As befits an attraction in the heart of New York’s art district, the High Line also boasts public art sculptures and installations, some of which last for months, and others which are only present for a few weeks or even hours. These, too, are mindful of the space they inhabit and fit beautifully into the scene even as they encourage thoughtfulness about the nature of the place.

A refreshing change from the frenetic pace that often characterizes the city below, the High Line is the perfect place for anyone in Chelsea to relax, unwind and take time to appreciate the area.

Check out the website for more information.

Tom Otterness - Life Underground

Often we are so busy waiting for the latest art installation to open, or to visit an exhibition that has been much discussed, that we forget that we are already surrounded by art and exhibitions, both in and outside galleries and art related venues. This is particularly true in Chelsea, where every wall, staircase and corner might surprise you with a unique piece of artwork when you least expect it. That’s why, this month, we decided to feature and celebrate the amazing permanent public artwork of Tom Otterness - “Life Underground” – as a reminder that beauty and art can be everywhere and that that potential surrounds us always, as long as we are paying attention. Otterness, who is an American sculptor, created an army of over 100 small and medium sized bronze figures in 2001 and scattered them throughout the subway station at 14th Street and Eighth Avenue, here in Chelsea. The project was commissioned by the MTA’s Arts for Transit and today it is still one of the most popular public art projects in New York City. The sculptures represent people, animals and abstract subjects, all reinvented in a cartoon style and represented in different situations and activities. The result is the creation of a permanent parallel universe, charming and playful because of the combination of the subjects and their interactions, but also serious and judgmental because of their allusions to our real world and to the people who are constantly walking, sitting or running around them. The artist described the whole project as showing the “impossibility of understanding life in New York,” but the more you look at his figures, the more you actually feel the opposite – as if these little figures really understood it all much better than many of the passersby.

So, next time you’re at the subway station in Chelsea, look out for these thought-provoking sculptures. We never get tired of them!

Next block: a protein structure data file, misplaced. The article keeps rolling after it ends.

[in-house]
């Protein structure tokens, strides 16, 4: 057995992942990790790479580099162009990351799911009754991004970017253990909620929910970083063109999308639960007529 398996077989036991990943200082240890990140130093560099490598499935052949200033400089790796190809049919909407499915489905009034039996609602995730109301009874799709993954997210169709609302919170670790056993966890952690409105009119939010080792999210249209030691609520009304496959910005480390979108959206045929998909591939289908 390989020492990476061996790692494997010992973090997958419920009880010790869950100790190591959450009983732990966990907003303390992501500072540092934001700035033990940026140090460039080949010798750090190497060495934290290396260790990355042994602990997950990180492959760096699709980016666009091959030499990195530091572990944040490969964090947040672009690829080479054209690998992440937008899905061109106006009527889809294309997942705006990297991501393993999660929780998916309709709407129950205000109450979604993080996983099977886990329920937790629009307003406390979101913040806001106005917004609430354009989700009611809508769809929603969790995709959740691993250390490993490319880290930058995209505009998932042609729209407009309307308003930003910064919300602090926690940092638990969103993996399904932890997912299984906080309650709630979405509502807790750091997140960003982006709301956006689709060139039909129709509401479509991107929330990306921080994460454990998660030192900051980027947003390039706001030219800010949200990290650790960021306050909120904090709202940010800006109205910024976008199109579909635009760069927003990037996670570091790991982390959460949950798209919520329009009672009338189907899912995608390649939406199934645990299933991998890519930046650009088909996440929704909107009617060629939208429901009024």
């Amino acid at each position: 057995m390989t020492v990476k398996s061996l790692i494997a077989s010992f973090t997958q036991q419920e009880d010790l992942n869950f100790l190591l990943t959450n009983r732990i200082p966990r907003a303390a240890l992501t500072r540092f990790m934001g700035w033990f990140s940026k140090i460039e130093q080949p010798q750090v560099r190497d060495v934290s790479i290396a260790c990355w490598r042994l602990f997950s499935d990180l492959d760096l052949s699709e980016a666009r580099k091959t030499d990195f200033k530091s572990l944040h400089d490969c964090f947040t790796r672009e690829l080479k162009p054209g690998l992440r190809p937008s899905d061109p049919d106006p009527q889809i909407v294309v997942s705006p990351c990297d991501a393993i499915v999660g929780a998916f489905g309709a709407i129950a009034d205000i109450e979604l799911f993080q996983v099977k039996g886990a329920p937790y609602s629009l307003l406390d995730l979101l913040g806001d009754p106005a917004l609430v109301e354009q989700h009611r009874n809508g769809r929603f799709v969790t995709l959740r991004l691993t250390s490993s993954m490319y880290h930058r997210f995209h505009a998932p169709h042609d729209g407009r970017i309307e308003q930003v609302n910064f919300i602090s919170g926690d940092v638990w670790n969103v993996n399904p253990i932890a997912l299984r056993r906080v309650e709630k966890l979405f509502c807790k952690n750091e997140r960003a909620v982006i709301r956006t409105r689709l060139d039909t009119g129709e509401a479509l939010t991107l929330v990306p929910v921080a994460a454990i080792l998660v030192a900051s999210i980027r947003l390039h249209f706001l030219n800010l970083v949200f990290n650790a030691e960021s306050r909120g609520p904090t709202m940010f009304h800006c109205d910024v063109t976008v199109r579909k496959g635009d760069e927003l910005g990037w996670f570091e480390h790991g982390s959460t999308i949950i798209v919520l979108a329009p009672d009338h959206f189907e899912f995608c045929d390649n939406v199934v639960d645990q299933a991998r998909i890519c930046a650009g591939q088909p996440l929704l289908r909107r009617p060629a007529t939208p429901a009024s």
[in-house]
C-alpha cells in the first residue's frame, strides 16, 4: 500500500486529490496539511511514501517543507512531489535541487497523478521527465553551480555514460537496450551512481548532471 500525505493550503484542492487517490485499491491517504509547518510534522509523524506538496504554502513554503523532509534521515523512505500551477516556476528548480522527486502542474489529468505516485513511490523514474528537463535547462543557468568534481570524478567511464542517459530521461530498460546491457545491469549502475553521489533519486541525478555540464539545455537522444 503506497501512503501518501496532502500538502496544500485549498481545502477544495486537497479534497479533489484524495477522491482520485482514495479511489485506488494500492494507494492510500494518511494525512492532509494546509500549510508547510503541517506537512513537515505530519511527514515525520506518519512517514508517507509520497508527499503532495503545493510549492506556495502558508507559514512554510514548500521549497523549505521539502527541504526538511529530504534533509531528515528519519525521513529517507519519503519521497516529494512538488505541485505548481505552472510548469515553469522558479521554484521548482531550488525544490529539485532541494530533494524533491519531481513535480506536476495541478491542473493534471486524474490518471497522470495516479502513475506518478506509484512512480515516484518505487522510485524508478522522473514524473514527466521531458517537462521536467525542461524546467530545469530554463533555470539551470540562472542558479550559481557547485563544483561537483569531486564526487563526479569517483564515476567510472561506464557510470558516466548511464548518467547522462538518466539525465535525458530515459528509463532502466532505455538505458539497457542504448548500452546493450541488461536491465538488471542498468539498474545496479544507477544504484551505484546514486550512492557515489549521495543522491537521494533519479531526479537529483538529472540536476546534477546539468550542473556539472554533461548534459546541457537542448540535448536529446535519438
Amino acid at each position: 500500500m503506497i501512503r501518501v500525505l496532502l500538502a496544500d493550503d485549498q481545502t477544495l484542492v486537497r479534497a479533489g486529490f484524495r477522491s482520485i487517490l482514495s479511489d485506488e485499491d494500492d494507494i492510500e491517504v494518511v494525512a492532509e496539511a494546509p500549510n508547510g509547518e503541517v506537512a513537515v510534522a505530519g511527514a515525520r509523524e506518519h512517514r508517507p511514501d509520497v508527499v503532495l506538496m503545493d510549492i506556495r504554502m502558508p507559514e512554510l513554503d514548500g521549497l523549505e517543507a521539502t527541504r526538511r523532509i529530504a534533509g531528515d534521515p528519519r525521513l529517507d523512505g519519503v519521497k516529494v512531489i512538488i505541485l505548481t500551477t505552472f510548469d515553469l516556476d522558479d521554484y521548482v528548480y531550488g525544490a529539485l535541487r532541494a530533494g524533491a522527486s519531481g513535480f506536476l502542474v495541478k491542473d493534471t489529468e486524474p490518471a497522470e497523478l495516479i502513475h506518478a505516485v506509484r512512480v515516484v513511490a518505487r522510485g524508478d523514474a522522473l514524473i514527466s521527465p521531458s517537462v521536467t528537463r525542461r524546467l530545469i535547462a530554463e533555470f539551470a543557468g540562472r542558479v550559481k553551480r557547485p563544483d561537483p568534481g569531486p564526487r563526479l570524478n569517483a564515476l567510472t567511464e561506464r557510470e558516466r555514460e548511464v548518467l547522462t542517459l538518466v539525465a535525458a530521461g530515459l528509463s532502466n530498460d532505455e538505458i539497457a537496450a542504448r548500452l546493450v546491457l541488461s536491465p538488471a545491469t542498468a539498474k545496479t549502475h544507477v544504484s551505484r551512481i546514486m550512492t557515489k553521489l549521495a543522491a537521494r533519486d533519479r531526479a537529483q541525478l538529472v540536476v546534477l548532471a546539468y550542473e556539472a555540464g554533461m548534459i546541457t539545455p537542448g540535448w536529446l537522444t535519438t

14th Street and 8th Avenue, New York, NY

You Are Here is a great way to make the most of your time in Chelsea. This site makes it easy to see where you are in the neighborhood and provides carefully designed themed walking tours of the art galleries that have made Chelsea famous throughout the world.

It also contains information about exhibition openings, receptions, and the special events scheduled to take place in the area. You can see what’s on and where it’s happening, as well as work out how to get there.

When you’re tired after a morning of exhibition hopping, or an afternoon browsing galleries, you can take a look at the restaurant information and let You Are Here guide you to a comfortable place to sit and have a bite to eat.

You Are Here has a fully functional mobile site, so if you're out and about in Chelsea, all you need to do is pull out your phone and check the site to find the details you need.

All the information you need for a fabulous day out in Chelsea, all in one place!

You Are Here directs discerning visitors right to the restaurants and galleries that interest them. And that means qualified traffic for you.

You Are Here covers Chelsea’s vibrant arts scene — spotlighting exhibitions, special events and galleries. With a clean, reader-friendly design, You Are Here points foodie visitors hungry for more, to the restaurants and cafes that that will appeal to their eclectic tastes, from Cheap Eats to Upscale Dining and from Kid Friendly Restaurants to Celeb-Spotting Restaurants.

Plus, You Are Here's handy 8" x 3.5" size makes it easy for readers to carry with them and refer to while they're on the go.

Also important,You Are Here reaches them where they stay - in the city's hotels as well as in strategically located street boxes, selected cafes, bars, restaurants, art galleries and tourist information booths.

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The Staff at You Are Here welcomes you to contact us with your comments and questions about the guide.